Starring Voices of: Mike Myers, Eddie Murphy, Cameron Diaz, Antonio Banderas, Julie Andrews, Jon Hamm, John Cleese, Craig Robinson, Walt Dohrn, Jane Lynch, Lake Bell, Kathy Griffin, Ryan Seacrest, Kristen Schaal, Mike Mitchell.
Director: Mike Mitchell
Running Time: 93 Mins.
Release Date: May 21, 2010
DVD Release Date: TBD
Box Office: $183,229,453
Pacific Data Images, DreamWorks Animation, and Paramount Pictures.
Written By: Josh Klausner and Darren Lemke, with characters adapted from the book by William Steig.
|“Do the roar!” — Butter Pants (Mike Mitchell).
Facing a mid-life ogre crisis and recoiling from domesticity, Shrek tries to find himself again in “Shrek Forever After”, the final installment in the 4-film “Shrek” franchise. For those who loved the first two “Shrek” films, myself included, I can report that while #4 may be nowhere near as good as those first two classics, “Shrek Forever After” picks itself off the mat and brings the series to a solid, if not wholly original, close.
“Shrek Forever After” is a rehashing of the man’s mid-life crisis plotline. Shrek is home with Fiona, his loving wife, and has three infant triplets to help take care of. While Shrek loves his wife and kids, and the ever-present Donkey and Puss In Boots, the edge is gone. Tour buses bring tourists by to see the once-frightening ogre home of Shrek and Fiona, and no one seems scared or intimidated by Shrek anymore. As a matter of fact, Shrek is nothing if not downright neighborly and kind, something that starts to eat away at him when people start demanding more and more of him.
Amplifying the problem, its the triplets’ first birthday and a big party is planned. Pulled one direction and then another, Shrek tries to hold it together. During the party, Shrek is repeatedly antagonized by an annoying kid, apparently named Butter Pants, and the kid’s father. Shrek eventually blows his lid and the inner ogre returns; much to the dismay of Fiona and everyone in attendance. Disheartened by the turn of events, Shrek meets up with Rumpelstiltskin, a conjurer and con man, who convinces Shrek to “give a day to get a day.” Specifically, Rumpelstiltskin will let Shrek be a fearsome ogre for one day if Shrek agrees to let Rumpelstiltskin take a day back from Shrek’s life. When Rumpelstiltskin takes the day Shrek was born, a parallel universe is created where Far, Far Away is in shambles, Shrek and Fiona have never met, and Rumpelstiltskin is king. Shrek has to figure out how to undo all he has done, reconnect with Fiona, and gain his life back.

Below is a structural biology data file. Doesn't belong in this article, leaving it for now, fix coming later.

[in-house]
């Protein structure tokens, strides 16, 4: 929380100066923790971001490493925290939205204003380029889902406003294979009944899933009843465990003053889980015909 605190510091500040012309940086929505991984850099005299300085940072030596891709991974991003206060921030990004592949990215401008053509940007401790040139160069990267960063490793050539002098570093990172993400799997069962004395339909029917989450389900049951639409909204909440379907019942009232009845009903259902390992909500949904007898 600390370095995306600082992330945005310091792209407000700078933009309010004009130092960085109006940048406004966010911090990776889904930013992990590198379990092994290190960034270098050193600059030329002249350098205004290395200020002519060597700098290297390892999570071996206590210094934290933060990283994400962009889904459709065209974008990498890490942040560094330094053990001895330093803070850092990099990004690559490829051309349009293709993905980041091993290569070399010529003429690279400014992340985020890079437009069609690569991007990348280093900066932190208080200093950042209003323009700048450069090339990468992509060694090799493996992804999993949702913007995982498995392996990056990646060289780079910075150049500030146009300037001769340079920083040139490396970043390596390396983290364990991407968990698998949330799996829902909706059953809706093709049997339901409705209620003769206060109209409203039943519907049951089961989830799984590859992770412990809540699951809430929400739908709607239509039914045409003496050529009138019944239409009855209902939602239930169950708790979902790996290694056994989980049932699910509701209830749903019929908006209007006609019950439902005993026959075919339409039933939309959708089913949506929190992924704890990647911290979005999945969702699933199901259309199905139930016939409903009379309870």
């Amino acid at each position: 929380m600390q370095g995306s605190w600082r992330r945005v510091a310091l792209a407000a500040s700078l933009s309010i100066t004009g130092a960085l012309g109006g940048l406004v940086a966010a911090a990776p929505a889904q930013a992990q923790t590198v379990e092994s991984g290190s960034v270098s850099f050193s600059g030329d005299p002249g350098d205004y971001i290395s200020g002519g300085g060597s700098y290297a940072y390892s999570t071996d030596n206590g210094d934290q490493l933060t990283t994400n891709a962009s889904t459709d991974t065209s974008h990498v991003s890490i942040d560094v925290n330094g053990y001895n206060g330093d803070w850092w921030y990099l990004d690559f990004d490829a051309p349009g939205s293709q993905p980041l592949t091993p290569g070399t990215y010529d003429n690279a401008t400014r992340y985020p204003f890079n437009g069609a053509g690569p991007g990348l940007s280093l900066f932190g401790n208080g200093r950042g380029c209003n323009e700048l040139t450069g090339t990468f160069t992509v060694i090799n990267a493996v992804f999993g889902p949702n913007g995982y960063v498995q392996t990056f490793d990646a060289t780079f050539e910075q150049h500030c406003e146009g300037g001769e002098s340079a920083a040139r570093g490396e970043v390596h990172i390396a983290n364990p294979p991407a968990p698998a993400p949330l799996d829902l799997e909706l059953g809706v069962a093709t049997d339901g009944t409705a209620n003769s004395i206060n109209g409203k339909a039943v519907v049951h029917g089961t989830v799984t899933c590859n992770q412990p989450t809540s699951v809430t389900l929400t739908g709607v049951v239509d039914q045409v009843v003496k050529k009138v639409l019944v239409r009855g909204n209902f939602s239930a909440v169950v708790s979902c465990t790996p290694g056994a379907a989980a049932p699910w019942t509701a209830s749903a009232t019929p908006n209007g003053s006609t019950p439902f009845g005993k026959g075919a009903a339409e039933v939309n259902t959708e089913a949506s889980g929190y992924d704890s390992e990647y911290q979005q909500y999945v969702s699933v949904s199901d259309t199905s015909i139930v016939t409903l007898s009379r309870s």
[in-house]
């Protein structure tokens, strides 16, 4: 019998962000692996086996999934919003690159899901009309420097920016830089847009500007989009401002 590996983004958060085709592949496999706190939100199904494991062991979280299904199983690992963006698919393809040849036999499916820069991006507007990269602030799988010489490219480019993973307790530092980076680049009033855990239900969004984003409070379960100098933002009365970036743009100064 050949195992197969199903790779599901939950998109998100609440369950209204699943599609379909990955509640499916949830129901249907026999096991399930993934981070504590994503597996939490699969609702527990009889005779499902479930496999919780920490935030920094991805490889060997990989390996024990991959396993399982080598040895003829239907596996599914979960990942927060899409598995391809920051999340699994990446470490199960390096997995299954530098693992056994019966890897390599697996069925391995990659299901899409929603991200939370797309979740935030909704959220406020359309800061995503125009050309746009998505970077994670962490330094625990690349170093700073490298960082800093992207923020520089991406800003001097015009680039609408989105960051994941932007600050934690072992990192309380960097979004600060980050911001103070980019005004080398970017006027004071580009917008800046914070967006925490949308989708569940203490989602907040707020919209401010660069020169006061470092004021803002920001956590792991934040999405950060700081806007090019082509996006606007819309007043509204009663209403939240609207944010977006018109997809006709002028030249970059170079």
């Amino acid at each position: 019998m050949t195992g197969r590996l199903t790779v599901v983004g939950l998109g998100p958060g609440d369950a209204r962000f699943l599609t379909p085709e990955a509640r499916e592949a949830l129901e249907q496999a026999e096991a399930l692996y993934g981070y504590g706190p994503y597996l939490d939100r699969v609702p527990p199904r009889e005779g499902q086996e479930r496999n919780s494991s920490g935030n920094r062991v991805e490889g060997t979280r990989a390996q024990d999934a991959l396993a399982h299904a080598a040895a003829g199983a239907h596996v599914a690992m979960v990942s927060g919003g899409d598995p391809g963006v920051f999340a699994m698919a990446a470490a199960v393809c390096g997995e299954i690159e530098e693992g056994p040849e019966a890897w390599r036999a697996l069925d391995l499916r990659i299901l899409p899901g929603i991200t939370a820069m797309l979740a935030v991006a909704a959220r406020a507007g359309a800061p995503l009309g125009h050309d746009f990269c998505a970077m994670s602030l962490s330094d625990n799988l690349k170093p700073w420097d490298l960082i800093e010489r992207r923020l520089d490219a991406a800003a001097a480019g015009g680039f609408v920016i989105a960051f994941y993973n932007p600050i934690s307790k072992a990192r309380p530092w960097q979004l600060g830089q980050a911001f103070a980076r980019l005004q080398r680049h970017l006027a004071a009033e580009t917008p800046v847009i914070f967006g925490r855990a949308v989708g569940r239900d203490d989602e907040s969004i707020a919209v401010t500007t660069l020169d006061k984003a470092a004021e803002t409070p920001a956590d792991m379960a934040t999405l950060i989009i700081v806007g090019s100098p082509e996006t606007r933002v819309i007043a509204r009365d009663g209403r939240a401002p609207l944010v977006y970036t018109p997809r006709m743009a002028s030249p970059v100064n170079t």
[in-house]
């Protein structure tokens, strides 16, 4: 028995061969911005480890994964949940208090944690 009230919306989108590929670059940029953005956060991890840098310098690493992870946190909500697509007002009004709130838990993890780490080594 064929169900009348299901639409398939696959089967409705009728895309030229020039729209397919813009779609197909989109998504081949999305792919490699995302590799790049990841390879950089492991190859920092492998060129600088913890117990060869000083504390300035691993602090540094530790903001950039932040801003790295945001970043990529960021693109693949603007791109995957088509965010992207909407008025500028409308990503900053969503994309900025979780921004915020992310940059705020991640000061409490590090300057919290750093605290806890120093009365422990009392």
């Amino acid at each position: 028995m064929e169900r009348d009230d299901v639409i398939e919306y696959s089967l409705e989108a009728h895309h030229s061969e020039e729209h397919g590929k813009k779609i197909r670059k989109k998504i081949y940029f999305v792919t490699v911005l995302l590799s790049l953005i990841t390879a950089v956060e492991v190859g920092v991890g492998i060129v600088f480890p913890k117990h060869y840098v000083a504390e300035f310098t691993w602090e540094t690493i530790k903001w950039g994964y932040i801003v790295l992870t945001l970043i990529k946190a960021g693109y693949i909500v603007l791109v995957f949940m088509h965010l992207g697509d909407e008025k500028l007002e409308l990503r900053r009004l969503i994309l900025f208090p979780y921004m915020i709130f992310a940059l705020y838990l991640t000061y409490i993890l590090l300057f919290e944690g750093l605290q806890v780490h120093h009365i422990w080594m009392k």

I will freely admit that this premise seems a bit tired and assembly line in its construction. Thankfully, screenwriters Josh Klausner and Darren Lemke apparently learned from their mistakes with “Shrek The Third.” Rather than saddled with a slow moving, scene-to-scene plodding tone about it, “…Forever After”, at times, resembles the cut-quick humor and rapid-fire wit so prevalent in the first two films.
Coming from someone who found “Shrek The Third” a major disappointment as a film first, and a “Shrek” film second, “…Forever After” may seem and feel better than it truly is, as I would argue we haven’t really enjoyed these characters since May 2004 when “Shrek 2″ arrived. Through simple voice work, the film seems and feels more fun than the last one, as Mike Myers, Cameron Diaz, Eddie Murphy, and Antonio Banderas sound as if they had perpetual smiles on their faces the entire shoot.
Although the film shows signs of wear and tear and struggles with its 93 minute running time, this “Shrek” does have a pulse and rhythm about it, which keeps it from ever really bogging down. Unlike “Shrek The Third”, which felt lazy and studio-mandated, there is a bit of an edge here, especially in another tremendous performance by Antonio Banderas as Puss In Boots, the cat who has, shall we say, let himself go a bit.
Mixing its trademark balance of humor for the kids and humor for the parents watching next to them, “Shrek Forever After” had me enjoying these characters and smiling with them again. Suffice to say, “Shrek Forever After” finishes things off pretty well. What is readily apparent however is that there is probably little to nothing else left in the tank for these characters. So, while this film may not compare to the first two films, it will line up nicely on the shelf beside them.
Oh yeah. It’s in 3-D. Sigh.
The 3-D presentation is alright, but seems front-loaded at the beginning in terms of visual effect for the audience. I was unable to discern any real reason as to why the film is in 3-D, except for the opportunity to have a higher ticket price and a bigger box office gross. Honestly, I cannot imagine that if this film is playing in conventional 2-D somewhere, you are really going to miss all that much in seeing it in 2-D vs. 3-D.
Fans of “Shrek” and its universe of characters will be smiling and laughing all over again.
You are curious how it all wraps up, right?
There are elements of quick wit and snappy one-liners which provide plenty of humor for adults and lots of sight gags for the kids. Most families will be thoroughly entertained by something in this film.
You were disappointed by “Shrek The Third”.
Detractors will complain that this is another example of Hollywood milking one more tired idea for more and more money. Oh probably.
The plot is nothing new and rather conveniently simple when you stop and think about it. So, when compared to the originality of the first two films, this is sorely lacking.
If you have an issue with the new wave of 3-D films that serve no purpose being in 3-D, here’s the latest example.